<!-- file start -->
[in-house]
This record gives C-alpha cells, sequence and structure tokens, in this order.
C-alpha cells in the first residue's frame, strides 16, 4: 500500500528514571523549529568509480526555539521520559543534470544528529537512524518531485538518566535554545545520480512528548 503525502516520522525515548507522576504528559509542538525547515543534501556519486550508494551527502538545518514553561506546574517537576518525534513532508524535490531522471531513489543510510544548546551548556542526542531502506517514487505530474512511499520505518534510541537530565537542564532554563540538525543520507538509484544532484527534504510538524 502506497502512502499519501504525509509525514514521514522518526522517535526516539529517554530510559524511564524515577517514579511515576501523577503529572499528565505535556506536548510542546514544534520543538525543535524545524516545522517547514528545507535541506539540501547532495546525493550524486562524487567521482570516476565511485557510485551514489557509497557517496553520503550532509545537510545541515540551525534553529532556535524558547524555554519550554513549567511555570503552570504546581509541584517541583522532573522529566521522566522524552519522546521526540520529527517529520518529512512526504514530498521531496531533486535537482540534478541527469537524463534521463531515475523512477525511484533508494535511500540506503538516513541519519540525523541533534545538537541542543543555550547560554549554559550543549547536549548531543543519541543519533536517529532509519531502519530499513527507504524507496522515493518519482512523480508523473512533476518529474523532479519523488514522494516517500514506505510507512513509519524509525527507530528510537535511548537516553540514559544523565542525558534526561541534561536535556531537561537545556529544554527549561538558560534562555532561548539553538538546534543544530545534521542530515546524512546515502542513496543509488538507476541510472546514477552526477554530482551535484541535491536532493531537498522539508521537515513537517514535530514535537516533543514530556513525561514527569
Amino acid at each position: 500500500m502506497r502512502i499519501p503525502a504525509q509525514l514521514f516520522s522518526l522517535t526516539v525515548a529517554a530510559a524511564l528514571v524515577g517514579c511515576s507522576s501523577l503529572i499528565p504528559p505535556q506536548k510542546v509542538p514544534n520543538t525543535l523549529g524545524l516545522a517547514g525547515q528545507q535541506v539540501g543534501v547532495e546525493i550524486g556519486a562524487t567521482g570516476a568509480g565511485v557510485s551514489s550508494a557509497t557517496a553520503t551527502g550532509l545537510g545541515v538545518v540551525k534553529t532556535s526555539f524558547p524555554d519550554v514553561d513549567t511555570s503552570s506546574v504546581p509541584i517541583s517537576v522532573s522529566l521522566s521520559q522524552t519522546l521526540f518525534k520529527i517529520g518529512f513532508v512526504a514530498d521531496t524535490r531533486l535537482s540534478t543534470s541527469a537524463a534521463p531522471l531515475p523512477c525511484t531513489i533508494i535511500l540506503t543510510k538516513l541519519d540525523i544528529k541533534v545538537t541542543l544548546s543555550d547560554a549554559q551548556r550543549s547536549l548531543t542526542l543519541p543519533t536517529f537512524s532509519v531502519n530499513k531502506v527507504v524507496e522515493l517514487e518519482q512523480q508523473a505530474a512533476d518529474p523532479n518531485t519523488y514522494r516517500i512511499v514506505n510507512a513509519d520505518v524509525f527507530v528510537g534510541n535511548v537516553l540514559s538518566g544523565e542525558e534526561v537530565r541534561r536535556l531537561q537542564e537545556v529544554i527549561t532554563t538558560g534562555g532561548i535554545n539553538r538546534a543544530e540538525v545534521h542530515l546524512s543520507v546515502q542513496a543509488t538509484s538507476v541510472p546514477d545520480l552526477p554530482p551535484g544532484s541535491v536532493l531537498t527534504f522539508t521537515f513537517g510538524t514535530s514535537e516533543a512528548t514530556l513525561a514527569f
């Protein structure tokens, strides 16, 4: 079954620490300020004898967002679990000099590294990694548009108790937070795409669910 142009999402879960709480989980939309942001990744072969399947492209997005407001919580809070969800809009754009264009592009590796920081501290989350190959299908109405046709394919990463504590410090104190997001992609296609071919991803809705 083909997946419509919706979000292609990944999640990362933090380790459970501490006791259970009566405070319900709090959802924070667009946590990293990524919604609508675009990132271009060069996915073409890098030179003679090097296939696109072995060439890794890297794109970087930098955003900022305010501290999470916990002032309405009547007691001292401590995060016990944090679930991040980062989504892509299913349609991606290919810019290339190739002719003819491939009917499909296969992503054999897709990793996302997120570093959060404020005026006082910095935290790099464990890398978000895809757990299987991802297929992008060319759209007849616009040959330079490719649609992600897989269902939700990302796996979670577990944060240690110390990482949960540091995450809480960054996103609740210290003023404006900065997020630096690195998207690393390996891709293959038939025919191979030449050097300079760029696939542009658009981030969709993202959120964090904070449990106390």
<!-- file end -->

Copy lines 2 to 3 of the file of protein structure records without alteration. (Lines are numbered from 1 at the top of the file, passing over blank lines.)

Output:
This record gives C-alpha cells, sequence and structure tokens, in this order.
C-alpha cells in the first residue's frame, strides 16, 4: 500500500528514571523549529568509480526555539521520559543534470544528529537512524518531485538518566535554545545520480512528548 503525502516520522525515548507522576504528559509542538525547515543534501556519486550508494551527502538545518514553561506546574517537576518525534513532508524535490531522471531513489543510510544548546551548556542526542531502506517514487505530474512511499520505518534510541537530565537542564532554563540538525543520507538509484544532484527534504510538524 502506497502512502499519501504525509509525514514521514522518526522517535526516539529517554530510559524511564524515577517514579511515576501523577503529572499528565505535556506536548510542546514544534520543538525543535524545524516545522517547514528545507535541506539540501547532495546525493550524486562524487567521482570516476565511485557510485551514489557509497557517496553520503550532509545537510545541515540551525534553529532556535524558547524555554519550554513549567511555570503552570504546581509541584517541583522532573522529566521522566522524552519522546521526540520529527517529520518529512512526504514530498521531496531533486535537482540534478541527469537524463534521463531515475523512477525511484533508494535511500540506503538516513541519519540525523541533534545538537541542543543555550547560554549554559550543549547536549548531543543519541543519533536517529532509519531502519530499513527507504524507496522515493518519482512523480508523473512533476518529474523532479519523488514522494516517500514506505510507512513509519524509525527507530528510537535511548537516553540514559544523565542525558534526561541534561536535556531537561537545556529544554527549561538558560534562555532561548539553538538546534543544530545534521542530515546524512546515502542513496543509488538507476541510472546514477552526477554530482551535484541535491536532493531537498522539508521537515513537517514535530514535537516533543514530556513525561514527569